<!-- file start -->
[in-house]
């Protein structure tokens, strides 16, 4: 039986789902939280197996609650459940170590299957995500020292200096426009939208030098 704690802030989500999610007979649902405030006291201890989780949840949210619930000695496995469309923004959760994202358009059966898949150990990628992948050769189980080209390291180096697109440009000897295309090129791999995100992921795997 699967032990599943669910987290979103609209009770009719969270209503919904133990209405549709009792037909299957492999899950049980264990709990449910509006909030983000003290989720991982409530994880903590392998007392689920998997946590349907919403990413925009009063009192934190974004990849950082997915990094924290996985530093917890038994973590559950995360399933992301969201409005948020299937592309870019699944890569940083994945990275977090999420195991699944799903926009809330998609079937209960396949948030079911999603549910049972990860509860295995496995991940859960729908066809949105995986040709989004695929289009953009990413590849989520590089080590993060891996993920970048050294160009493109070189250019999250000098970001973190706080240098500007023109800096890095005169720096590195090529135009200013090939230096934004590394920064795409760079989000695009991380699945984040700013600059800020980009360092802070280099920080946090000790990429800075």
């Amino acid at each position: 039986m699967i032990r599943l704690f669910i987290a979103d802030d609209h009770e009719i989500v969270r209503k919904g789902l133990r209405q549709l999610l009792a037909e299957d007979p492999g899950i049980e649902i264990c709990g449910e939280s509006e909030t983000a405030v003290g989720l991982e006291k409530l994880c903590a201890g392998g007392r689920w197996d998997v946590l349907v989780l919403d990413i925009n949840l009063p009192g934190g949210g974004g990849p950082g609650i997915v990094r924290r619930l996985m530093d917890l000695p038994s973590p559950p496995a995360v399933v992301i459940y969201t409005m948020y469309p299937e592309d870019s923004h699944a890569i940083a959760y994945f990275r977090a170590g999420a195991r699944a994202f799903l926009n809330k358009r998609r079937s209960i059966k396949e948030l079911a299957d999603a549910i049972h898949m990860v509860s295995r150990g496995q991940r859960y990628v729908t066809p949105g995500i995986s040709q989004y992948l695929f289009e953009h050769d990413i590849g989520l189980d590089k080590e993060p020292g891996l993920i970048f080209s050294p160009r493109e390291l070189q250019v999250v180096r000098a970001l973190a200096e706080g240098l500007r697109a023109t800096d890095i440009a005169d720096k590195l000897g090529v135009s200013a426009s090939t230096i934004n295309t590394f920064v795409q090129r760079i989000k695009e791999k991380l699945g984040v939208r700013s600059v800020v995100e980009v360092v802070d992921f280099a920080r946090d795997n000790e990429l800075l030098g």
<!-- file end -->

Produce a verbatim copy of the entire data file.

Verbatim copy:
[in-house]
């Protein structure tokens, strides 16, 4: 039986789902939280197996609650459940170590299957995500020292200096426009939208030098 704690802030989500999610007979649902405030006291201890989780949840949210619930000695496995469309923004959760994202358009059966898949150990990628992948050769189980080209390291180096697109440009000897295309090129791999995100992921795997 699967032990599943669910987290979103609209009770009719969270209503919904133990209405549709009792037909299957492999899950049980264990709990449910509006909030983000003290989720991982409530994880903590392998007392689920998997946590349907919403990413925009009063009192934190974004990849950082997915990094924290996985530093917890038994973590559950995360399933992301969201409005948020299937592309870019699944890569940083994945990275977090999420195991699944799903926009809330998609079937209960396949948030079911999603549910049972990860509860295995496995991940859960729908066809949105995986040709989004695929289009953009990413590849989520590089080590993060891996993920970048050294160009493109070189250019999250000098970001973190706080240098500007023109800096890095005169720096590195090529135009200013090939230096934004590394920064795409760079989000695009991380699945984040700013600059800020980009360092802070280099920080946090000790990429800075």
């Amino acid at each position: 039986m699967i032990r599943l704690f669910i987290a979103d802030d609209h009770e009719i989500v969270r209503k919904g789902l133990r209405q549709l999610l009792a037909e299957d007979p492999g899950i049980e649902i264990c709990g449910e939280s509006e909030t983000a405030v003290g989720l991982e006291k409530l994880c903590a201890g392998g007392r689920w197996d998997v946590l349907v989780l919403d990413i925009n949840l009063p009192g934190g949210g974004g990849p950082g609650i997915v990094r924290r619930l996985m530093d917890l000695p038994s973590p559950p496995a995360v399933v992301i459940y969201t409005m948020y469309p299937e592309d870019s923004h699944a890569i940083a959760y994945f990275r977090a170590g999420a195991r699944a994202f799903l926009n809330k358009r998609r079937s209960i059966k396949e948030l079911a299957d999603a549910i049972h898949m990860v509860s295995r150990g496995q991940r859960y990628v729908t066809p949105g995500i995986s040709q989004y992948l695929f289009e953009h050769d990413i590849g989520l189980d590089k080590e993060p020292g891996l993920i970048f080209s050294p160009r493109e390291l070189q250019v999250v180096r000098a970001l973190a200096e706080g240098l500007r697109a023109t800096d890095i440009a005169d720096k590195l000897g090529v135009s200013a426009s090939t230096i934004n295309t590394f920064v795409q090129r760079i989000k695009e791999k991380l699945g984040v939208r700013s600059v800020v995100e980009v360092v802070d992921f280099a920080r946090d795997n000790e990429l800075l030098g």